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Richard Frimpong Oppong challenges the view that effective economic integration in Africa is hindered by purely socio-economic, political and infrastructural problems. Inspired by the comparative experiences of other regional economic communities and imbued with insights from constitutional, public and private international law, he argues that even if the socio-economic, political and infrastructural challenges were to disappear, the state of existing laws would hinder any progress. Using a relational framework as the fulcrum of analyses, he demonstrates that in Africa's economic integration processes, community-state, inter-state and inter-community legal relations have neither been carefully thought through nor situated on a solid legal framework, and that attempts made to provide legal framework have been incomplete and, sometimes, grounded on questionable assumptions. To overcome these problems and aid the economic integration agenda that is essential for Africa's long-term economic growth and development, the author proposes radical reforms to community and national laws.
​This book presents a number of key studies pertaining to the most pressing challenges of economic regional integration in West Africa. The issues of monetary coordination, foreign exchange volatility, taxation, savings and macroeconomic convergence are investigated from a regional perspective. The characteristics of West Africa’s trade policy are reviewed and assessed in comparison to that of the Southern African Development Community (SADC). The extent to which regional integration can tackle the challenge of unemployment is the focus of studies on labour markets. Development of the private sector and coordination of regional cross-border transportation are examined through the lens of economic collaboration between Arab and African countries. The book provides fresh new answers to persistent development questions and sheds new light on long-held views that are either incomplete or no longer true. It also opens new perspectives on the search for sustainable avenues for Africa’s development. In this regard, it may contribute to the emergence of a new paradigm on Africa’s development process and its science-based, policy-oriented implementation.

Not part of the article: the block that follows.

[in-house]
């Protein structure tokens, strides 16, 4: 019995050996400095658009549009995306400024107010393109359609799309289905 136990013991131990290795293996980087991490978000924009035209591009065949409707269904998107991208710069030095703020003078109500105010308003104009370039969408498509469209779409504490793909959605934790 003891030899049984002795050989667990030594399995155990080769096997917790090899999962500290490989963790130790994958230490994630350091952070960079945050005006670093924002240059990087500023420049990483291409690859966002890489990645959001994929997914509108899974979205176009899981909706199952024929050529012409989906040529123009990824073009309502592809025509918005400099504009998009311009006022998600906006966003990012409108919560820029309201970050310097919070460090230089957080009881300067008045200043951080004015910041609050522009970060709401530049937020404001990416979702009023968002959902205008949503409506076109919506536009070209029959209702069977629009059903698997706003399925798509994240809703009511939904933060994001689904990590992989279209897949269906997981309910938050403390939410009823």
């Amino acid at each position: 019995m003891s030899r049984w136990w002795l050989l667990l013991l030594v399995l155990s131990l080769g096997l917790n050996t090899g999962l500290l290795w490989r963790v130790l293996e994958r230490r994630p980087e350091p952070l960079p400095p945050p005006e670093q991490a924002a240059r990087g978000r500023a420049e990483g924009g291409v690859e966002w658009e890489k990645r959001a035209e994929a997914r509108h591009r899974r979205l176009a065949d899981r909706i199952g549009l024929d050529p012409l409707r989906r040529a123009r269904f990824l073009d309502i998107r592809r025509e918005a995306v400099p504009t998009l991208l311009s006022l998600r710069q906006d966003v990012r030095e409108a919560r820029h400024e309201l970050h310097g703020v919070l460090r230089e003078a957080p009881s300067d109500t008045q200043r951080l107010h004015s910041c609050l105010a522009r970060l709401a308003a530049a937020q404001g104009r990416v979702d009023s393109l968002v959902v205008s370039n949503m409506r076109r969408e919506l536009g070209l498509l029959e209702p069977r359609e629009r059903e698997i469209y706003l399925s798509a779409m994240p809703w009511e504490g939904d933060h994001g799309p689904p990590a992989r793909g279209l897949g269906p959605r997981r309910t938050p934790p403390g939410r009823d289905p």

First published in 1968, this reissue is a study of contemporary international economic policy, with particular emphasis upon economic integration as a means of bringing about a faster rate of economic progress and of helping to overcome poverty. Peter Robson’s book is a study of the rationale of common markets and other forms of economic integration among African states and of their operation in practice. The book will be of great value to those concerned with administering or assessing integration schemes in Africa and indeed in less developed areas throughout the world. In addition, it is an important contribution to the field of development economics.